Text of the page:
Use this URL to cite or link to this record in EThOS: https://ethos.bl.uk/OrderDetails.do?uin=uk.bl.ethos.466017
Title: Immunity to Trichinella spiralis
Author: Moloney, N. A.
ISNI:       0000 0001 3414 3614
Awarding Body: London School of Hygiene & Tropical Medicine
Current Institution: London School of Hygiene and Tropical Medicine (University of London)
Date of Award: 1979
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Abstract:
The major part of this work was concerned with the mechanism of protective immunity which acts against the parenteral phase of a Trichinella spiralis infection in mice. Passively transferred immune serum always gave strong protection, to recipients, against an intravenous challenge of newborn larvae, regardless of whether the donor animals were sensitized by single, multiple, full or parenteral infections of T. spiralis. Small doses of immune serum gave significant protection, against challenge, to mice. Sensitized spleen cells and mesenteric lymph node cells, taken from infected donors, varied in their ability to protect recipient mice against challenge. Immune serum was only effective when transferred before a parenteral challenge, suggesting that it affected the newborn larvae and not the muscle larvae. The protective factors in immune serum appeared seventeen days after a single parenteral infection was given; they became progressively more protective after this time and there was evidence of their presence in serum taken five months after infection. The serum factors were protective in the absence of effector T-cells but whether they acted alone, against newborn larvae, or required the cooperation of non-specific cells was not fully established. Genetical studies on the ability of CBA and NIH mice to expel intestinal T. spiralis were made. CBA mice responded poorly to infection whereas NIH mice responded well. Cross breeding between the strains and back crosses with the first generation progeny of these showed that the responder characteristic of NIH mice was dominant and its inheritance was polygeneic. The ability to expel adult worms was not linked to the genes coding for the colour or sex of the mice.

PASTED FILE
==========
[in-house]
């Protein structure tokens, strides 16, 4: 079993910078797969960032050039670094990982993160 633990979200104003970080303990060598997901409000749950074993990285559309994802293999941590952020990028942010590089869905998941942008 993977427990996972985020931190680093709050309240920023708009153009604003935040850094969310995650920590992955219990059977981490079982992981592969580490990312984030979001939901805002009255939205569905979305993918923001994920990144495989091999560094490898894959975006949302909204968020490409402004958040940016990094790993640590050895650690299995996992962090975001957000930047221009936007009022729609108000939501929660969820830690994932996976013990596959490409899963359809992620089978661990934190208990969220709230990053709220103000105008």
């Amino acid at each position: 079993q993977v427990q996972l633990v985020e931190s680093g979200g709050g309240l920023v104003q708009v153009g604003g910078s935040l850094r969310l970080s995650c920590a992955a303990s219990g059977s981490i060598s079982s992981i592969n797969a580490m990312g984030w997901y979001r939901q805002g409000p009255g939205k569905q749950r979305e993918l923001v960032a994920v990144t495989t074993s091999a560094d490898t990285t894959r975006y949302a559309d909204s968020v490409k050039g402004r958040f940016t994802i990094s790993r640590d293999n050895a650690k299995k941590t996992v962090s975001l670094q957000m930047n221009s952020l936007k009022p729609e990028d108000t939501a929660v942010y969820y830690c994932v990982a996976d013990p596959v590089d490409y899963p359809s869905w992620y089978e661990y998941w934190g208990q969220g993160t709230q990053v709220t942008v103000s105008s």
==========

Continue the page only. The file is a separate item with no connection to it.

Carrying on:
Supervisor: Denham, D. Sponsor: Medical Research Council
Qualification Name: Thesis (Ph.D.) Qualification Level: Doctoral
EThOS ID: uk.bl.ethos.466017  DOI:
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